This week, the DP World Tour begins a three-week swing through Spain starting in the capital city of Madrid with the Open de España. Jon Rahm (9-4) is a two-time winner of this event, including on this course in 2019. Tommy Fleetwood (17-2) follows in the market as he seeks to find his summer form that included consecutive top 5s at the Scottish Open and the British Open before taking nearly two months away to mourn the death of his mother. Adri Arnaus (18-1) was fourth here in 2019 and lost in the playoff here last year to Rafa Cabrera-Bello (40-1). Eddie Pepperell (28-1) is playing his best golf in several years and has made eight consecutive cuts including a runner-up and another top 10 over the last 11 weeks.
At 35-1, there are Grant Forrest, who finished third here last year, Mikko Korhonen, who has two top 20s here, and Min Woo Lee.
The Open de España was founded in 1912 and has been part of the European Tour schedule since the tour’s inception in 1972. Spain’s national championship has typically been played in the spring in either April or May but moved to the fall in 2019. Former champions of this tournament include luminaries such as Arnold Palmer, Seve Ballesteros, Bernhard Langer, Nick Faldo, Colin Montgomerie, Miguel Angel Jimenez, Francesco Molinari, Sergio Garcia and Jon Rahm. Spanish multinational conglomerate Acciona, an infrastructure and renewable energy company, came aboard last year as the tournament's title sponsor.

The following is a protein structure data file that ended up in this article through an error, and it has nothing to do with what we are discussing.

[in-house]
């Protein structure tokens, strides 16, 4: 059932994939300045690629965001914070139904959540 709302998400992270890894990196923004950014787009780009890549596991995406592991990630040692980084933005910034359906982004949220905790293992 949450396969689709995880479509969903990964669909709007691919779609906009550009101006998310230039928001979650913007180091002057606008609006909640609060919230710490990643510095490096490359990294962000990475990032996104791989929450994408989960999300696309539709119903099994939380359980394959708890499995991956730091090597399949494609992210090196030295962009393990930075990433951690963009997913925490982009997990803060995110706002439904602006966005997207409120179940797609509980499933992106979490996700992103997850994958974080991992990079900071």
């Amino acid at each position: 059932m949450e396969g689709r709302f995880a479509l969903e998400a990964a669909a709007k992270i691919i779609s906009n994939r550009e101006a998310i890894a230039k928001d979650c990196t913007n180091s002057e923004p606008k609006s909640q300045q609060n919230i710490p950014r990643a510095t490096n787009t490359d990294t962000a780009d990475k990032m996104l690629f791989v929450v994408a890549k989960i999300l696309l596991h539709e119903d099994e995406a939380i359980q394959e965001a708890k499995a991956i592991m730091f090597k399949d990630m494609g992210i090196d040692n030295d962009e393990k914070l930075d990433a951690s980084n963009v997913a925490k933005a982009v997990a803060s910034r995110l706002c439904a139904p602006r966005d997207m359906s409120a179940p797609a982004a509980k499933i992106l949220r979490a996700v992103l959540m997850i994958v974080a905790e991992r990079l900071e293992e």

The Club de Campo course is a 7,112-yard, par-71 designed by Javier Arana, an accomplished amateur golfer and sailor who represented Spain in sailing at the 1928 Olympics. Subsequent renovations have been done by Manuel Pinero. This week's layout is known as the Black course. Another course, the Amarillo (Yellow) course on these grounds was designed by Seve Ballesteros. Before the 2019 tournament, the track was last used for a European Tour event back in 2008 when Charl Schwartzel (-19) was the victor at the Madrid Masters.